Today: Jul 02 , 2020

Service Before Self

25 May 2020   Noel Campbell

Noel Campbell's remarks at a Memorial Day Observance in 2017.

This year the VA will not be holding a Memorial Day commemoration open to the public. In honor of the occasion we are publishing the remarks of The Honorable Noel Campbell, State Representative for LD1, delivered on Memorial Day, 2017, at the Veterans Cemetery in Prescott, Arizona. Please share with your friends.

As we gather together this morning, to honor the valiant men and women who paid the ultimate sacrifice for our freedom, I am certain that we all reflect upon what Memorial Day means to us personally.

Perhaps we remember a story our grandfather told of a friend he lost in the war long ago.

Or perhaps it is more personal. We lost a close family member.

But if you are a veteran -- the loss is even deeper.

We remember brave soldiers, airmen, sailors, and marines who not only died for our freedoms here at home, but who also lay down their lives for their friends on the battlefields of land and sea.

So on this Memorial Day, I would like to share with you the stories of two of my friends who lost their lives serving in Vietnam.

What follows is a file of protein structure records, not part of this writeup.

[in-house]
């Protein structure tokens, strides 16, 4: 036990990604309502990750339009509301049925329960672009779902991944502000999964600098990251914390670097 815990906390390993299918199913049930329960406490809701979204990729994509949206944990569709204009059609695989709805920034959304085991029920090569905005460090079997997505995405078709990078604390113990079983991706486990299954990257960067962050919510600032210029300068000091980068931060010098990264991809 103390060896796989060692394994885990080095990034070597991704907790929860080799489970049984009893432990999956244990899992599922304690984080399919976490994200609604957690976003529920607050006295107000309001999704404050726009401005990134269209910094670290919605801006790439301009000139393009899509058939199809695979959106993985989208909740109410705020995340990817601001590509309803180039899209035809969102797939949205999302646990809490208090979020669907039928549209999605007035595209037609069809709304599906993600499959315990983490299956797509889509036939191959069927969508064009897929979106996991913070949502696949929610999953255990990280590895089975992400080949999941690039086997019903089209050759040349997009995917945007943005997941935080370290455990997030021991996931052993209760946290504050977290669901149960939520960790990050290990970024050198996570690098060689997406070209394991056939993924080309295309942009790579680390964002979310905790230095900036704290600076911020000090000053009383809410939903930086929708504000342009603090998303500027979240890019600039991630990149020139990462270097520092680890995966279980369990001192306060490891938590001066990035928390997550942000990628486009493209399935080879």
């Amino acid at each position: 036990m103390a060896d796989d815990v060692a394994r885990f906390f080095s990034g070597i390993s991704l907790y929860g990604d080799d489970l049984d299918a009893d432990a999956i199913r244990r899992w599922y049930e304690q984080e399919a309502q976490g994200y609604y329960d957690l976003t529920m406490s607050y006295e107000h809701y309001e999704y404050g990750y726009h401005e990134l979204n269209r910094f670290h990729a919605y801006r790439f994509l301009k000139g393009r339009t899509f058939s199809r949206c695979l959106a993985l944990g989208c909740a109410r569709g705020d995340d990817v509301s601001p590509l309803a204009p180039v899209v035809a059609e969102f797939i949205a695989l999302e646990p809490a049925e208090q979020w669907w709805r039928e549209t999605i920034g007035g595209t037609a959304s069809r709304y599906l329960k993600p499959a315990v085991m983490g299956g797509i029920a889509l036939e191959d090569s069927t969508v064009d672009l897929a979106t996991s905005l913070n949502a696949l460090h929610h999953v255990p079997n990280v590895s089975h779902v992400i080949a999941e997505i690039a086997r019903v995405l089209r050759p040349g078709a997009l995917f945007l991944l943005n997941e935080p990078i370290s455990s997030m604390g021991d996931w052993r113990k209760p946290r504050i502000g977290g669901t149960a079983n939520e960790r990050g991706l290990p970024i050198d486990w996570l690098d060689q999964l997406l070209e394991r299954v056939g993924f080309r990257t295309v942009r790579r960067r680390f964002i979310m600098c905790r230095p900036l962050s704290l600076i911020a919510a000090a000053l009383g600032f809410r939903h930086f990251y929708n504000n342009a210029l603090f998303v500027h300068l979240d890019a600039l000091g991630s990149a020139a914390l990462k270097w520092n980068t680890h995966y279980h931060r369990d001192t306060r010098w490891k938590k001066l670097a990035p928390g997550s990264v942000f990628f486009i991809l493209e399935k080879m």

The first, Navy LTJG James Romanski, who died while co-piloting a combat patrol flight just two weeks into his service in Vietnam and the second, Army Corporal Bruce Wheeler, who was a different kind of casualty of the Vietnam War.

I first met Jim Romanski in 1967 when we were in flight training together at Pensacola, Florida. He was a very mild-mannered, solid kid who grew up in Portland, Oregon.

Jim always knew what he wanted in life: to start a construction business when he returned home from Vietnam.

While the rest of us were out partying, Jim stayed at the Navy base working and studying. I even recall Jim poring over construction spreadsheets at night. I greatly admired him for he had his whole life figured out -- unlike the rest of us cocky young men.

Within days of completing our helicopter gunship flight training, we were all shipped off to Vietnam and joined our squadron, the Seawolves. Jimmy arrived just days ahead of me.

We were stationed in the My Cong Delta aboard the U.S.S. Harnett County, a Navy LST. Our mission was to provide close air support for the Riverine Forces.

Two weeks into my service in Vietnam, as I prepared for familiarization combat patrol, Jimmy looked at the flight board and noticed I logged an additional flight. He protested to our squadron commander that “Romansky, not Campbell” should co-pilot this next mission so as to square up the flight hours.

After a few minutes of negotiation, he won. I removed my survival gear from the helicopter and Jim took my spot as co-pilot.

The two helicopter gunships began their patrol in the vicinity of Dung Island on the Bassac River, when suddenly, the helicopter Jimmy was co-piloting drew Viet Cong ground fire.

A .50 caliber round ripped through the aircraft's transmission, immediately causing the rotor blade to stall, sending the helicopter plummeting 800 feet into the muddy banks of the river.

There were no survivors.

LT John L. Abrams, crewman AMH3 Raymond D. Robinson, and AMS3 Dennis M. Womble also perished that day.